“Hustlers” rustled up a strong premiere this past weekend, earning $33.2 million, but despite the film being a great way to spend a couple of hours watching an all-female cast imitate Robin Hood, it lacks the depth and cohesion found in its comparable predecessor, “Ocean’s 8.” While “Hustlers” breaks open the dark underbelly of corporate men during the recession of 2008, it offers shallow fun and character chemistry issues. So, why watch it?
The film follows an inexperienced stripper named Destiny (Constance Wu) as she befriends one of the top dancers at Moves, Ramona (Jennifer Lopez). Together their friendship evolves from training on the poles to hustling the biggest spenders for everything they can, by drugging the clientele. The girl-gang of Robin Hood strippers uses the recession as moral justification for stealing thousands and expands to include other dancers such as Mercedes (Keke Palmer) and Annabelle (Lili Reinhart). But it’s an empowering, progressive storyline with some problematic undertones.
Being that the film is based off of real events, it does well at humanizing strippers in a degrading industry. Emphasis is placed on their family lives and how their morals work with their personal motivations. But these goals don’t last long. The movie is mostly based in 2008, with jumps to 2014 where Destiny, whose real name is Dorothy, is being interviewed for an article. She comments about her dislike of strippers being portrayed criminally, but by the end of “Hustlers” that’s all the strippers are.
Destiny, who is of asian decent, is first introduced with the stereotypical color streak that plagues Hollywood’s idea of how to make an asian character interesting. It’s only after her role is established as a ringleader that the streak is no more. The nature of Destiny and Ramona’s relationship is confusing, as well. They cuddle quite closely under a coat before Destiny was caught enjoying her perform not long before. The eye contact is more than average through the film. While Ramona takes on a nurturing role at Moves, Destiny’s connection with her appears to be more than friends. This creates a disconnect between the characters that doesn’t seem like it was intended.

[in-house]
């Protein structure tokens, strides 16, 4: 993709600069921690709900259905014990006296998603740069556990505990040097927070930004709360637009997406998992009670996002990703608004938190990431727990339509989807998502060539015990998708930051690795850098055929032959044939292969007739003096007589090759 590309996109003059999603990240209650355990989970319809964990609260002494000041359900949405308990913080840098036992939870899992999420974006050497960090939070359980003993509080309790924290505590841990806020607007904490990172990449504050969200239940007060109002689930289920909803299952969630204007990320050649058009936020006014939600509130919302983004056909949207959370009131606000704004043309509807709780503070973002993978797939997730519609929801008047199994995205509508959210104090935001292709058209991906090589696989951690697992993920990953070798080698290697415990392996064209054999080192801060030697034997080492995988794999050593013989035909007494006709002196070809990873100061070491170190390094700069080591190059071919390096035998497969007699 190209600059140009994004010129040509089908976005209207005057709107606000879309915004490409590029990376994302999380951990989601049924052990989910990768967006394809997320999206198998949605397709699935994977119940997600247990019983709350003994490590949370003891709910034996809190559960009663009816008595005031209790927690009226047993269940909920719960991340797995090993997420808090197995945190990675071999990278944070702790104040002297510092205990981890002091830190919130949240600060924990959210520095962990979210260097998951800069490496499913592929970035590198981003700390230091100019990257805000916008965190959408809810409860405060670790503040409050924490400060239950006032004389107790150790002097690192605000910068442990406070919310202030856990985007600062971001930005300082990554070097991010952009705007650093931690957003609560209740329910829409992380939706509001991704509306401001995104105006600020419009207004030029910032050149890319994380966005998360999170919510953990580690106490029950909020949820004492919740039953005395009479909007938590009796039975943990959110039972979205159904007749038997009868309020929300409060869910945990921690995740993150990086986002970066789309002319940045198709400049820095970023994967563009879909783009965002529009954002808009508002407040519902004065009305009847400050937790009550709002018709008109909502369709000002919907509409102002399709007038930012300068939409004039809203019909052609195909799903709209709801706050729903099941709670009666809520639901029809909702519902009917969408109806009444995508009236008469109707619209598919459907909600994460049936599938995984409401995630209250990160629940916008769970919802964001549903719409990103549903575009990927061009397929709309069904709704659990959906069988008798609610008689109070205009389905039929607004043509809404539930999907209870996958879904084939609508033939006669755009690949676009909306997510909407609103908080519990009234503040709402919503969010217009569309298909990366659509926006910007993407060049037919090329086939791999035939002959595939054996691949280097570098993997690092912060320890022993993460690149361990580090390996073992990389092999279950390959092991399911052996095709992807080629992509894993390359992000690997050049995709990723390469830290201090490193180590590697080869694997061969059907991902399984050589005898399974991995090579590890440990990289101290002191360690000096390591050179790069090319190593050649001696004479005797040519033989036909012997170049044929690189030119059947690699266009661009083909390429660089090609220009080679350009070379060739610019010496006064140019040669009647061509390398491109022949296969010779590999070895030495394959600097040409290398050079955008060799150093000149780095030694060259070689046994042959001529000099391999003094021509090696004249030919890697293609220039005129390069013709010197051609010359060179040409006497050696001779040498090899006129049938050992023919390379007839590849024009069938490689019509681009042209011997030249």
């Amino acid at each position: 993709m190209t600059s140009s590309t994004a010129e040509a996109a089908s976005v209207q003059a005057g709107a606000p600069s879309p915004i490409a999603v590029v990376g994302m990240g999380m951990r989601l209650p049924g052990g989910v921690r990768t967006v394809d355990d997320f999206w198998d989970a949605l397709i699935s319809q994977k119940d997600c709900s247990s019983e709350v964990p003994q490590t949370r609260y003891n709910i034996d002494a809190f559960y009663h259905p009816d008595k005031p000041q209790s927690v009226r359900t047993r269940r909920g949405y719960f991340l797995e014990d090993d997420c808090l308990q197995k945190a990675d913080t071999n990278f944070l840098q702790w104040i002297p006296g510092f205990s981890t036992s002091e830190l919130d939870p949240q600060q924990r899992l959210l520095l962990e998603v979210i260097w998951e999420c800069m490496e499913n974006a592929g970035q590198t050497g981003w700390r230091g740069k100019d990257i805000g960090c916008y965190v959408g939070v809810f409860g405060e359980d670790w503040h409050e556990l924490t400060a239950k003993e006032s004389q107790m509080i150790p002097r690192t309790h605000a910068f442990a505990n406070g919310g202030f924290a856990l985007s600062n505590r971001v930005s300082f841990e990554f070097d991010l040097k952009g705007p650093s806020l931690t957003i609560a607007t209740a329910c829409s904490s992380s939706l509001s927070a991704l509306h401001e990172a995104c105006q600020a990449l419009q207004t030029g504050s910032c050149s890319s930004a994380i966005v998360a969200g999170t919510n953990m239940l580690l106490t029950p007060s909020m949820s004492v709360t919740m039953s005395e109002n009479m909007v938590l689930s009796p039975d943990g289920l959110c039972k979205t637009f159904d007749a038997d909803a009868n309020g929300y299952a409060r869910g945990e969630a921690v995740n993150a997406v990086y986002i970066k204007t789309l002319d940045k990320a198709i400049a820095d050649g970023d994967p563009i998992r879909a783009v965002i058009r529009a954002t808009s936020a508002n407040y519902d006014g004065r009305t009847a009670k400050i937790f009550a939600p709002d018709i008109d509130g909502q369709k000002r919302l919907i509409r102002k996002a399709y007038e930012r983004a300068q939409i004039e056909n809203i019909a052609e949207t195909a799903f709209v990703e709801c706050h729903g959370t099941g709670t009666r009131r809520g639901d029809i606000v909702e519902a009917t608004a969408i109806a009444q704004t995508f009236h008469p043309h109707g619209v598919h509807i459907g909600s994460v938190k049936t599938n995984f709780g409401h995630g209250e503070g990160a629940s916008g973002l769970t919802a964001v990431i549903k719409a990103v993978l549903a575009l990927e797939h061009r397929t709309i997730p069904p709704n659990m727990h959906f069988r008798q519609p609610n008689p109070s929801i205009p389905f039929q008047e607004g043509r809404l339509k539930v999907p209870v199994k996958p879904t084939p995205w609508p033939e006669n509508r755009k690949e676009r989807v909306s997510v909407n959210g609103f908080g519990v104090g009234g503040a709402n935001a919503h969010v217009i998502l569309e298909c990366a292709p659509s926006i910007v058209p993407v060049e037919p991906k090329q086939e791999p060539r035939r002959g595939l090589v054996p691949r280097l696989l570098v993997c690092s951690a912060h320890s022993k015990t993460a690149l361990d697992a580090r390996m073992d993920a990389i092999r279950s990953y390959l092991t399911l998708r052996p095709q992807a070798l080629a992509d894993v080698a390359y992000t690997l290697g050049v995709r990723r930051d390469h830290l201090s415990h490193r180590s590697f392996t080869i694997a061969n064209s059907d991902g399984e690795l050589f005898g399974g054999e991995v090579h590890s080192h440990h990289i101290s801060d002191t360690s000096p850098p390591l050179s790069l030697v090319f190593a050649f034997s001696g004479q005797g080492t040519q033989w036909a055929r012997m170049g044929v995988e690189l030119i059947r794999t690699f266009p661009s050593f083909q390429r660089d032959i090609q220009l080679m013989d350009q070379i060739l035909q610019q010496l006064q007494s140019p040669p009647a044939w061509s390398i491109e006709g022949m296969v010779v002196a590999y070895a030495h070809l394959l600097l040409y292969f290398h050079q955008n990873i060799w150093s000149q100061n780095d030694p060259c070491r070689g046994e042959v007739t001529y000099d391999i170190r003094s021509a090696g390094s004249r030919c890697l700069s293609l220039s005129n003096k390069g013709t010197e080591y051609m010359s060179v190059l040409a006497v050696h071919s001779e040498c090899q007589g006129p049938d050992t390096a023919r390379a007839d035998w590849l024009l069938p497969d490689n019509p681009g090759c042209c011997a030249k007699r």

While the film focuses mainly on Destiny and Ramona, the other strippers still have a strong presence. Reinhart’s performance as Annabelle is a bit too infantilized for good taste, but she is nonetheless the lighter, moral compass of the girl-gang with an easily queasy stomach. Palmer’s role as Mercedes is exactly what you would expect: energetic and hilarious. The greatest hype around this movie focuses on Lizzo (Liz) and Cardi B (Diamond) making their acting debut. They truly do bring the kind of energy the film needs, but their roles are so short it feels more like a cameo than anything else.
Issues aside, “Hustlers” is a strong addition to the new, and much needed, wave of female-led films. It convinces the viewer that their crimes are well justified because the men they’re robbing are incredibly deplorable. A corporate executive convinces Destiny to give him a blow job for $300 and then leaves only $60. A CEO tosses money on the chair only when he’s pleased enough during a private dance. Another executive borders on sexual assault when he’s only sitting at a bar with a girl because he’s just that entitled. So, while the women in the film definitely “work” the men, it’s far from unfair.
At the very least, this film deserves to be seen if you want to watch women give a big “middle finger” to misogyny and take from the rich in an unsavory way. Just don’t expect it to be perfect.